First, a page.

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EPA wrapping up evaluation on methylene chloride

Does not plan to ban sale, use of paint stripper

Posted May 15, 2018

Under the Lautenberg Chemical Safety for the 21st Century Act, which amended the Toxic Substances Control Act (TSCA), EPA is required to perform risk evaluations on the uses of ten specific chemicals. As EPA nears the completion of Problem Formulations for the ten chemicals, it has released a timeline of its work on methylene chloride, a toxic solvent found in certain paint thinners, coating removals, metal cleaners, and degreasers. Between 2000 and 2017, the chemical has been linked to more than 17 worker deaths, most from using methylene chloride during bathtub refinishing.

EPA’s timeline

  • In 2014, EPA addressed the paint stripping uses of methylene chloride in its risk assessment.
  • In January 2017, EPA proposed a rule prohibiting the consumer and commercial paint stripping uses for the chemical.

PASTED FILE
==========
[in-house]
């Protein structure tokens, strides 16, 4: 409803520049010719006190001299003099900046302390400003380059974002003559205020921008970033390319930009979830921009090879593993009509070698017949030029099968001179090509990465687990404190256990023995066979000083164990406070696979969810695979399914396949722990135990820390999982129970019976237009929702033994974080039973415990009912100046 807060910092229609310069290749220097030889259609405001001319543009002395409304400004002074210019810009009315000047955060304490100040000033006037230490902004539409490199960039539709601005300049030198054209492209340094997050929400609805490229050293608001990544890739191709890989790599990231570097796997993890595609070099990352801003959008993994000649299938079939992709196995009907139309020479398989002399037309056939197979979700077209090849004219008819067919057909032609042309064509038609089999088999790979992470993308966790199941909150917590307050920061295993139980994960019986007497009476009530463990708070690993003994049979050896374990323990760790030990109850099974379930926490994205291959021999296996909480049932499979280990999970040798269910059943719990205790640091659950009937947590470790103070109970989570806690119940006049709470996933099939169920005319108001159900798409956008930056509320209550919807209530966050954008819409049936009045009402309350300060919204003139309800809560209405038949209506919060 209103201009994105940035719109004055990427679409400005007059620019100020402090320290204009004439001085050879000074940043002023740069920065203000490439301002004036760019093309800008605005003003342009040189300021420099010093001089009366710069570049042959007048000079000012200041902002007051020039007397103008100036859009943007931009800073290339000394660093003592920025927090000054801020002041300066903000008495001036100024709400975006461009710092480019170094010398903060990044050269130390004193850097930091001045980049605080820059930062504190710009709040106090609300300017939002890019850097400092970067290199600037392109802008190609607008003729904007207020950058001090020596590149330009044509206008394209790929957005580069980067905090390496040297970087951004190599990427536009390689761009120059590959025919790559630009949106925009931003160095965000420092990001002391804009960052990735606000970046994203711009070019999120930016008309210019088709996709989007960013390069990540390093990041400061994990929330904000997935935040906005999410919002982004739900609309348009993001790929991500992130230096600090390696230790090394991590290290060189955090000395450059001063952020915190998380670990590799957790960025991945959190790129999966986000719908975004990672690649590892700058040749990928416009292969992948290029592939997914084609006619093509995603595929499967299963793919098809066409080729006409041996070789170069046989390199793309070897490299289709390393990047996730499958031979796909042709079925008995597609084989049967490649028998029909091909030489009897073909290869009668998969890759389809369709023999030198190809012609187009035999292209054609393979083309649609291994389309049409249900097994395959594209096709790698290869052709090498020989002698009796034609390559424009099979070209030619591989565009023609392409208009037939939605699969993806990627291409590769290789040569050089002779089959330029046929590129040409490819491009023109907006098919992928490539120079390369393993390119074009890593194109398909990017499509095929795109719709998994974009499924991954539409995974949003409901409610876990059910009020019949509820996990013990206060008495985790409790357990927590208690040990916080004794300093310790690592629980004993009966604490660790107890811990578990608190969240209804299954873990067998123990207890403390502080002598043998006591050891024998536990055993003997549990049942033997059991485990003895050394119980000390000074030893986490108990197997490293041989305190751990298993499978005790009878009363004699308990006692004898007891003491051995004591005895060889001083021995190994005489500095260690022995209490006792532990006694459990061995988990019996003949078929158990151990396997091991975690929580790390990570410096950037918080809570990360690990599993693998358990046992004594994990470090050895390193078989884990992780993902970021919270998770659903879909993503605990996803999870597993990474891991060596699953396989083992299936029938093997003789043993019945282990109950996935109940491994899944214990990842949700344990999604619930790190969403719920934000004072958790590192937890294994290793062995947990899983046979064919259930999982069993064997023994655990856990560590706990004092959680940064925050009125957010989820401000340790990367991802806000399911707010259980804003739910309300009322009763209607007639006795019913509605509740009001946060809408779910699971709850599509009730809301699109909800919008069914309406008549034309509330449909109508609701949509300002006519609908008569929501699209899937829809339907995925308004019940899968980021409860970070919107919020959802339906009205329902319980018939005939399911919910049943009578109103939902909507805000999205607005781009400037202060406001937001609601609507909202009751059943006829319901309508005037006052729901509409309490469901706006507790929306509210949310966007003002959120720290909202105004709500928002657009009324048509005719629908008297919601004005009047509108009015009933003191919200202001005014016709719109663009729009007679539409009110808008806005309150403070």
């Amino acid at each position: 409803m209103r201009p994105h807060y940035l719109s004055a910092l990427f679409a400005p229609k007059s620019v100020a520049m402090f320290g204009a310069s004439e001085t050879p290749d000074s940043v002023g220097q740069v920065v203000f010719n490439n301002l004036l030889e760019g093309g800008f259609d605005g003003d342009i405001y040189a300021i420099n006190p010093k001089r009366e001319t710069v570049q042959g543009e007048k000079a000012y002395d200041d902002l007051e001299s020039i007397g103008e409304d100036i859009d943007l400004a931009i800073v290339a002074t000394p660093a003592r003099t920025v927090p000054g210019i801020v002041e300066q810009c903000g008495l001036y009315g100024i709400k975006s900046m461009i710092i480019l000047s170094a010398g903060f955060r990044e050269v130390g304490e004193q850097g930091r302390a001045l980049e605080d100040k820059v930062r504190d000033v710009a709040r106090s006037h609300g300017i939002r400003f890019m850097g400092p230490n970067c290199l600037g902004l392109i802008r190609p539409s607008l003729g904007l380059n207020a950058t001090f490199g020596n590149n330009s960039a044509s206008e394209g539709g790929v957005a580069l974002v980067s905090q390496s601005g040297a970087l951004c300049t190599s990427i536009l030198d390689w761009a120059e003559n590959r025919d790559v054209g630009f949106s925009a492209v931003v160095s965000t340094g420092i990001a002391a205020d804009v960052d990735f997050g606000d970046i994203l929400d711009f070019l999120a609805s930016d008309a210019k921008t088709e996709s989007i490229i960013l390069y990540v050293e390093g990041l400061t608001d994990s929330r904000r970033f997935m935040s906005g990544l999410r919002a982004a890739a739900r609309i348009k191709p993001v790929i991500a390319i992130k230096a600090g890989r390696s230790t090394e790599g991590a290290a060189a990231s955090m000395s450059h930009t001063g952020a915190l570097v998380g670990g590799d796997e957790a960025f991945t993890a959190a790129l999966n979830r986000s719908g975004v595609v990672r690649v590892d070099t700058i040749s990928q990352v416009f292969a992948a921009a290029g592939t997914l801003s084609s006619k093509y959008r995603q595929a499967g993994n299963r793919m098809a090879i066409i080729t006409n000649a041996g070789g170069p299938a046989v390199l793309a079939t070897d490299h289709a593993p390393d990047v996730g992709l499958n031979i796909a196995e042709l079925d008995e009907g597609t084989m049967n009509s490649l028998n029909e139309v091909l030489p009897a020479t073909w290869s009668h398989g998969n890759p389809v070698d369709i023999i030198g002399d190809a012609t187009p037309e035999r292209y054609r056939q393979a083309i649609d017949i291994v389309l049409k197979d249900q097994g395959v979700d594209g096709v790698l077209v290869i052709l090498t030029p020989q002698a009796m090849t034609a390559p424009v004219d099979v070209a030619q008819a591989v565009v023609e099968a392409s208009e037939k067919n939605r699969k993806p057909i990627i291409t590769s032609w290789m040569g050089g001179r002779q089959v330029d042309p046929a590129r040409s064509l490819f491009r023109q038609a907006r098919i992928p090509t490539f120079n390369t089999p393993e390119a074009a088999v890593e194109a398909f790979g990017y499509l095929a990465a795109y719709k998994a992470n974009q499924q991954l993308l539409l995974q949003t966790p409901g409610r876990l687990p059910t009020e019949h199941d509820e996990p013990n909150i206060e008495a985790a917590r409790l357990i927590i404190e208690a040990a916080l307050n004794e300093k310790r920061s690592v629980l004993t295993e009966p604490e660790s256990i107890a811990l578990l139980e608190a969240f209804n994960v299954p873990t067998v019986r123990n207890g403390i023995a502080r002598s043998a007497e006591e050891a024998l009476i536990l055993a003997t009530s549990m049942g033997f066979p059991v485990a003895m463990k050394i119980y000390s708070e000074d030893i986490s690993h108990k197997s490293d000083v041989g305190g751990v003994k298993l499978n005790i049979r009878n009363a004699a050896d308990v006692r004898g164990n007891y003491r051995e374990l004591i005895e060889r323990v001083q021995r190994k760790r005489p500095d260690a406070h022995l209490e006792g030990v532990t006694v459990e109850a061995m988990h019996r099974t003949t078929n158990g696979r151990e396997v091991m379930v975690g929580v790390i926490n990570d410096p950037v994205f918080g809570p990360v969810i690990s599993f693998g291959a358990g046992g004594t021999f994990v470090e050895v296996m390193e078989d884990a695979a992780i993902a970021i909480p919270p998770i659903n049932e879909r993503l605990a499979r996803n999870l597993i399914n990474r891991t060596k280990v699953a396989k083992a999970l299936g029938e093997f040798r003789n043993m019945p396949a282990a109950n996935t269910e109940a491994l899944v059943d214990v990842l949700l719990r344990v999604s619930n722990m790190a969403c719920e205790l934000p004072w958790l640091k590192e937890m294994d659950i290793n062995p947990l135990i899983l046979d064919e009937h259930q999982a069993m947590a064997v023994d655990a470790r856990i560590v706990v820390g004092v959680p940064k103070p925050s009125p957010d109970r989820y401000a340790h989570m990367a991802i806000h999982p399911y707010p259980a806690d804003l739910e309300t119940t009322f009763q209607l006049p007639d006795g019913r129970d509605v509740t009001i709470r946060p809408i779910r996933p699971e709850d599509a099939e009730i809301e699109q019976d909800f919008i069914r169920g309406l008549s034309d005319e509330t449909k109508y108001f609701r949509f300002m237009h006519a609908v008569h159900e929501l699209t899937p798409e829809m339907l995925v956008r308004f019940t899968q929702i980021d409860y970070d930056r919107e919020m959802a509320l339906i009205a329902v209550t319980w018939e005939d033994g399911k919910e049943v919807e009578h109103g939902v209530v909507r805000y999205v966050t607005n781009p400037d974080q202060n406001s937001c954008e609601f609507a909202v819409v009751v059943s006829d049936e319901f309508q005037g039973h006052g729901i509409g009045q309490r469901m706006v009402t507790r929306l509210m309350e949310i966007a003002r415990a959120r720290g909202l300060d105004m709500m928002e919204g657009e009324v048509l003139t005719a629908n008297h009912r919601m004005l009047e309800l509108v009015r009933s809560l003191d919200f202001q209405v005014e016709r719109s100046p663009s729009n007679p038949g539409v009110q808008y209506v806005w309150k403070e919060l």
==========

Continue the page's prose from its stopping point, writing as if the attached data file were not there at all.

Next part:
• In June 2017, EPA announced that it would not re-evaluate the paint stripping uses of methylene chloride.

Short-term exposures to methylene chloride to workers and even bystanders can result in harm to the central nervous system. These effects can include dizziness, incapacitation, and, in certain cases, death. Long-term occupational exposures to the chemical can include liver toxicity, liver cancer, and lung cancer.

Going forward, EPA said that it plans to:

  • Finalize a methylene chloride rulemaking;
  • Rely on its previous risk assessments; and
  • Work to send the finalized rulemaking to OMB.

EPA also says it is “working diligently to implement” the TSCA amendments to “get the most modern and safe chemicals to market, and to ensure the safety of existing chemicals.”

Although EPA is not acting to prohibit the manufacture or sale of methylene chloride, environmental groups are calling on retail stores to voluntarily pull products containing the chemicals from their shelves.

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